By Owen Matthews, contributing editor for Newsweek magazine, based in Istanbul, in Spectator, February 20
…Putin’s intervention in Syria is an act of reckless geopolitical buccaneering – just like his invasion of Georgia in 2008 and his annexation of Crimea in 2014. But it’s worth asking the question: if Assad wins decisively, and peace breaks out, is Putin’s plan so terrible?
Washington and Moscow want many of the same things: an end to hostilities on the ground, the destruction of radical Islamist groups such as ISIS and the Al-Nusra Front, the establishment of a transitional government and, eventually, free elections. Even the Americans are willing to fudge on a key rebel demand – that Assad, personally, be removed from power. They agree that he could at least stay for a transitional period.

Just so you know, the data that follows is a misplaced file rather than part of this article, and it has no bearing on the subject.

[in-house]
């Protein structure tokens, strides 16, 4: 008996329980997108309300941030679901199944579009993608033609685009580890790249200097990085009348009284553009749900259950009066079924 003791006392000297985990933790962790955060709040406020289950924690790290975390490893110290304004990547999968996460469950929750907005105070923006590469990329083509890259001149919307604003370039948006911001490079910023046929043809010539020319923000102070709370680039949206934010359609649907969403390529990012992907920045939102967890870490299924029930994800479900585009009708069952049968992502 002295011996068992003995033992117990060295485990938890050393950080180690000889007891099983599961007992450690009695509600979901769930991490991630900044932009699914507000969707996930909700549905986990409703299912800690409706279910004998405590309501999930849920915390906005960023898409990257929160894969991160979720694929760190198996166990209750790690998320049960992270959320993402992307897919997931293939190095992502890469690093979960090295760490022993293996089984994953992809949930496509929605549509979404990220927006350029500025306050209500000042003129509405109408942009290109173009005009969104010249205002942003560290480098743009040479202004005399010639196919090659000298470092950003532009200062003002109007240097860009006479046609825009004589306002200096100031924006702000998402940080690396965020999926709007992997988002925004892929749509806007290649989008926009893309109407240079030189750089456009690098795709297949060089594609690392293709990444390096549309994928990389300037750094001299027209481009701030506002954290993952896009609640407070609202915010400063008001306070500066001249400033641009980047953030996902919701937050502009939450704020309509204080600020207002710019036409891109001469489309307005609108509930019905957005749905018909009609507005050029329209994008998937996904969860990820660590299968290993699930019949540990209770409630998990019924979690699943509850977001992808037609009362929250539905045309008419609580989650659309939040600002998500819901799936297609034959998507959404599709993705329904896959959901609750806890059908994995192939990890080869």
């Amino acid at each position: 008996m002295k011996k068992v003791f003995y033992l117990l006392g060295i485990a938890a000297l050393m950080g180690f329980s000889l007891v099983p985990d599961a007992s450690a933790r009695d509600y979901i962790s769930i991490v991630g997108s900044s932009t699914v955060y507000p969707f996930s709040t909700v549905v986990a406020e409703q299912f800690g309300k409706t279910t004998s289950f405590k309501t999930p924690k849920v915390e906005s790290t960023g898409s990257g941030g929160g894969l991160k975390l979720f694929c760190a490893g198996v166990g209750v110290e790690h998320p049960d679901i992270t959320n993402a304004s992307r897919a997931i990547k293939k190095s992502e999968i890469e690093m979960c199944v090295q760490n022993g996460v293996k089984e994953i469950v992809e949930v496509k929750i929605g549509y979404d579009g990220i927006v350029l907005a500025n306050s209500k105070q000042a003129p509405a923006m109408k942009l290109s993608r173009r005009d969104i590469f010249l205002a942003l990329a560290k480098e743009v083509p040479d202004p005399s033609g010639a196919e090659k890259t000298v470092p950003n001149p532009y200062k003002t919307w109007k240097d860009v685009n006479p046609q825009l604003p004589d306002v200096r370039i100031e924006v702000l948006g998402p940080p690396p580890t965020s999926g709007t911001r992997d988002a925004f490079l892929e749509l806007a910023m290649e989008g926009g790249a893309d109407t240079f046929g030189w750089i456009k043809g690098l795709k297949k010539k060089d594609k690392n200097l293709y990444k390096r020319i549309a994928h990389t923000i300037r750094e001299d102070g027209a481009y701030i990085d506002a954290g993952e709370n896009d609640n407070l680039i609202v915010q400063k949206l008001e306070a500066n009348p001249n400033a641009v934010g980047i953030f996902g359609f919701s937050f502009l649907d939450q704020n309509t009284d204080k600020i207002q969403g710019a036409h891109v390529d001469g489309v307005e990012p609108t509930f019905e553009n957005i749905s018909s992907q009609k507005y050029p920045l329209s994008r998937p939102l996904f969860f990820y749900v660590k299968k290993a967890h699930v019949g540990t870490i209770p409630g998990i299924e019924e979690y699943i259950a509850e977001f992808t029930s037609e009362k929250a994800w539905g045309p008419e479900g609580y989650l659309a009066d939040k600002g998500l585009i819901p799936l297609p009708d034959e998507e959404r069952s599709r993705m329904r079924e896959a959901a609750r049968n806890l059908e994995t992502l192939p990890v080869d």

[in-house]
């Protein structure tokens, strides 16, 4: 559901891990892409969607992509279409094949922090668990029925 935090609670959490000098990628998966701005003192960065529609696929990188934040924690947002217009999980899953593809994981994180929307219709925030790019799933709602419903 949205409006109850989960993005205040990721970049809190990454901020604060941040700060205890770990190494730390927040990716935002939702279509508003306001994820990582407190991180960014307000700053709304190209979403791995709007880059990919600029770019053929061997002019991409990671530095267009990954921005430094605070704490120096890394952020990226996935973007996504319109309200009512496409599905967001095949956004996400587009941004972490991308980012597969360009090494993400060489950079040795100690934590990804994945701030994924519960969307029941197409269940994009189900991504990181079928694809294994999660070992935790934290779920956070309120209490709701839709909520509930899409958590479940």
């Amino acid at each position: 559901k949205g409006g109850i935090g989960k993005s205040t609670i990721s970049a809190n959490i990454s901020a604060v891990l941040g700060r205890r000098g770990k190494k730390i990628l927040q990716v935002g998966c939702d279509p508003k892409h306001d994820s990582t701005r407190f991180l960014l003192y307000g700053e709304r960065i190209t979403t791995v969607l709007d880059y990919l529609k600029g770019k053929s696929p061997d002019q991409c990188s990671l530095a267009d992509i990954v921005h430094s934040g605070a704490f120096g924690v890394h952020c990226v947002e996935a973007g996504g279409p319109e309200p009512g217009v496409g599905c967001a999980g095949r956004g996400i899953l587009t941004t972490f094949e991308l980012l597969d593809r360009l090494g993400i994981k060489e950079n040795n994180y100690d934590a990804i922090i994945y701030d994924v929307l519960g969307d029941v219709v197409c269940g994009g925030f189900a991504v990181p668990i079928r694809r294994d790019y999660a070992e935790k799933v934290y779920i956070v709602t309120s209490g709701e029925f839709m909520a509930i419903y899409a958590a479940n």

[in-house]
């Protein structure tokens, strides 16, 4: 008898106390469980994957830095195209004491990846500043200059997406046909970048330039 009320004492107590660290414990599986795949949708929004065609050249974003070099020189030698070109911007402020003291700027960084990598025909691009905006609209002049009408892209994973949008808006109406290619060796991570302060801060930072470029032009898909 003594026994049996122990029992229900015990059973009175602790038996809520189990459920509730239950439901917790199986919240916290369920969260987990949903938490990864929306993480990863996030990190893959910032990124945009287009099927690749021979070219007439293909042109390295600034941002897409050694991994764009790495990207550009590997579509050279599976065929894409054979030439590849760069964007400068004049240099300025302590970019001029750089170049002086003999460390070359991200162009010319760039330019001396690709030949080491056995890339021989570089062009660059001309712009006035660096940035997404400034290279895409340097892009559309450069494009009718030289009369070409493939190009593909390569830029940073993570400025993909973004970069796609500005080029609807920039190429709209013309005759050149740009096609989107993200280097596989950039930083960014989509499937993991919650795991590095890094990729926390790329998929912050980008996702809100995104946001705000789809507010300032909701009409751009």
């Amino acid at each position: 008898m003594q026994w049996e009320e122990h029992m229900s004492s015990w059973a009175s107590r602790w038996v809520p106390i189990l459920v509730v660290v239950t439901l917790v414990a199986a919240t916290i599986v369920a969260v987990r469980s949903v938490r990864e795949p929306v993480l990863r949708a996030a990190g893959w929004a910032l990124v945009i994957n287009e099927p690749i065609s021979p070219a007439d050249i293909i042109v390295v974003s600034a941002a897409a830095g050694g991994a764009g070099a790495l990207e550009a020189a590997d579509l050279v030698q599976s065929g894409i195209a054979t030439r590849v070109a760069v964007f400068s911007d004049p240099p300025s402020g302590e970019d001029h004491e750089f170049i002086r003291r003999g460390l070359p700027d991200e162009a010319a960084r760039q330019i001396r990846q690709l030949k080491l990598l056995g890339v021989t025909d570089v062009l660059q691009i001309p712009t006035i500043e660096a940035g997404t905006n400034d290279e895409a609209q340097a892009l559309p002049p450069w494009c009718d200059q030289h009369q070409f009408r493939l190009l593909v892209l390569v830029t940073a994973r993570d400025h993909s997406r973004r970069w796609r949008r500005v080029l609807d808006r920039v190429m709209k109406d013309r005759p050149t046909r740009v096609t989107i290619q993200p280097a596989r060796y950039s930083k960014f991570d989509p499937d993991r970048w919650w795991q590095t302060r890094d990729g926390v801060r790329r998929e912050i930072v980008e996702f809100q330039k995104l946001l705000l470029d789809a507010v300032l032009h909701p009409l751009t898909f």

If Putin’s latest gambit does bring peace to Syria, even if it is a peace on Assad’s terms, it may one day be counted as a success, albeit a self-serving one. But it is also Putin’s riskiest move yet, and growing riskier by the second. So far, Putin’s opponents have consisted of the disorganized regimes of former Soviet nations. In his Syrian war, he faces a ruler every bit as choleric and ruthless as himself – Erdoğan – and an increasingly belligerent Saudi Arabia. The prospect of peace in Syria is now dependent on the wisdom, restraint and goodwill of Putin and Erdoğan: an unsettling prospect.